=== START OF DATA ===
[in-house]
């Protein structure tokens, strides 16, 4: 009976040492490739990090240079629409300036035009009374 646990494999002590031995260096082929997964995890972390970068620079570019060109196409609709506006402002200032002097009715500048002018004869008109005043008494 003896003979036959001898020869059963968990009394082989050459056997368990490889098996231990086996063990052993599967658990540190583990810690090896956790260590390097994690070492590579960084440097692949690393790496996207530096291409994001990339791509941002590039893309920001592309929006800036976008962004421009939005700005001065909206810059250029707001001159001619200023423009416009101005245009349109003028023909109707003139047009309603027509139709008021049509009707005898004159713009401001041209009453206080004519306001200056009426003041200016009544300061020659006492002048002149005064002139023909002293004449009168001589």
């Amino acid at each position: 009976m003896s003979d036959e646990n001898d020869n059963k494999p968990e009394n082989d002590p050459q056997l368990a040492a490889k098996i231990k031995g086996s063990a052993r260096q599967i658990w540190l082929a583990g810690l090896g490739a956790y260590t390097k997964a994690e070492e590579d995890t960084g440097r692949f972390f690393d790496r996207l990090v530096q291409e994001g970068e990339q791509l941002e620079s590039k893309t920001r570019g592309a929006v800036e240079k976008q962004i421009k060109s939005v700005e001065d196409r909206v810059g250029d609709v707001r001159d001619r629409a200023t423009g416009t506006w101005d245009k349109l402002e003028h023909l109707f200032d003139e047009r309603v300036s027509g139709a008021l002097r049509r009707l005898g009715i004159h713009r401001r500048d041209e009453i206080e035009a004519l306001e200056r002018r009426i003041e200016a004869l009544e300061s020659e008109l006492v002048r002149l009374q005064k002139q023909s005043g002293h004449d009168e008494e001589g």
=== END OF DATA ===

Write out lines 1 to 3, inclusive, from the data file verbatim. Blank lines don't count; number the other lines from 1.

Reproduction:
[in-house]
């Protein structure tokens, strides 16, 4: 009976040492490739990090240079629409300036035009009374 646990494999002590031995260096082929997964995890972390970068620079570019060109196409609709506006402002200032002097009715500048002018004869008109005043008494 003896003979036959001898020869059963968990009394082989050459056997368990490889098996231990086996063990052993599967658990540190583990810690090896956790260590390097994690070492590579960084440097692949690393790496996207530096291409994001990339791509941002590039893309920001592309929006800036976008962004421009939005700005001065909206810059250029707001001159001619200023423009416009101005245009349109003028023909109707003139047009309603027509139709008021049509009707005898004159713009401001041209009453206080004519306001200056009426003041200016009544300061020659006492002048002149005064002139023909002293004449009168001589």
């Amino acid at each position: 009976m003896s003979d036959e646990n001898d020869n059963k494999p968990e009394n082989d002590p050459q056997l368990a040492a490889k098996i231990k031995g086996s063990a052993r260096q599967i658990w540190l082929a583990g810690l090896g490739a956790y260590t390097k997964a994690e070492e590579d995890t960084g440097r692949f972390f690393d790496r996207l990090v530096q291409e994001g970068e990339q791509l941002e620079s590039k893309t920001r570019g592309a929006v800036e240079k976008q962004i421009k060109s939005v700005e001065d196409r909206v810059g250029d609709v707001r001159d001619r629409a200023t423009g416009t506006w101005d245009k349109l402002e003028h023909l109707f200032d003139e047009r309603v300036s027509g139709a008021l002097r049509r009707l005898g009715i004159h713009r401001r500048d041209e009453i206080e035009a004519l306001e200056r002018r009426i003041e200016a004869l009544e300061s020659e008109l006492v002048r002149l009374q005064k002139q023909s005043g002293h004449d009168e008494e001589g």